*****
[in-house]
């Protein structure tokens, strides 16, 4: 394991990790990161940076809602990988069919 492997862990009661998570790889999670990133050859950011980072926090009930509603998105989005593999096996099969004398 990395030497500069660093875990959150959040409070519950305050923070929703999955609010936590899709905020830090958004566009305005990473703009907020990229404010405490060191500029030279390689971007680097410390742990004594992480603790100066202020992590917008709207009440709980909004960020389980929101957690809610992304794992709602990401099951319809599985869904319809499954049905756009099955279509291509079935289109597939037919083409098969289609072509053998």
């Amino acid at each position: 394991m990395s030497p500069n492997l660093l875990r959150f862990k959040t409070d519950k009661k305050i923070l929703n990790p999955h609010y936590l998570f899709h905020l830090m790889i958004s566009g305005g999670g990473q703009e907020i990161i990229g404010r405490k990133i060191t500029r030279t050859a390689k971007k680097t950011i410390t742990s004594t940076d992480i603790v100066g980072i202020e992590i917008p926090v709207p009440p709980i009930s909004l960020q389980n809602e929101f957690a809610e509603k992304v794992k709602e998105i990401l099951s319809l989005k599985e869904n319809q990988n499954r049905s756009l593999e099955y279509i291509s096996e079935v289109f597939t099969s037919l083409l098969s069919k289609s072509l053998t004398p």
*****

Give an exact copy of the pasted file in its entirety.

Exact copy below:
[in-house]
């Protein structure tokens, strides 16, 4: 394991990790990161940076809602990988069919 492997862990009661998570790889999670990133050859950011980072926090009930509603998105989005593999096996099969004398 990395030497500069660093875990959150959040409070519950305050923070929703999955609010936590899709905020830090958004566009305005990473703009907020990229404010405490060191500029030279390689971007680097410390742990004594992480603790100066202020992590917008709207009440709980909004960020389980929101957690809610992304794992709602990401099951319809599985869904319809499954049905756009099955279509291509079935289109597939037919083409098969289609072509053998």
């Amino acid at each position: 394991m990395s030497p500069n492997l660093l875990r959150f862990k959040t409070d519950k009661k305050i923070l929703n990790p999955h609010y936590l998570f899709h905020l830090m790889i958004s566009g305005g999670g990473q703009e907020i990161i990229g404010r405490k990133i060191t500029r030279t050859a390689k971007k680097t950011i410390t742990s004594t940076d992480i603790v100066g980072i202020e992590i917008p926090v709207p009440p709980i009930s909004l960020q389980n809602e929101f957690a809610e509603k992304v794992k709602e998105i990401l099951s319809l989005k599985e869904n319809q990988n499954r049905s756009l593999e099955y279509i291509s096996e079935v289109f597939t099969s037919l083409l098969s069919k289609s072509l053998t004398p």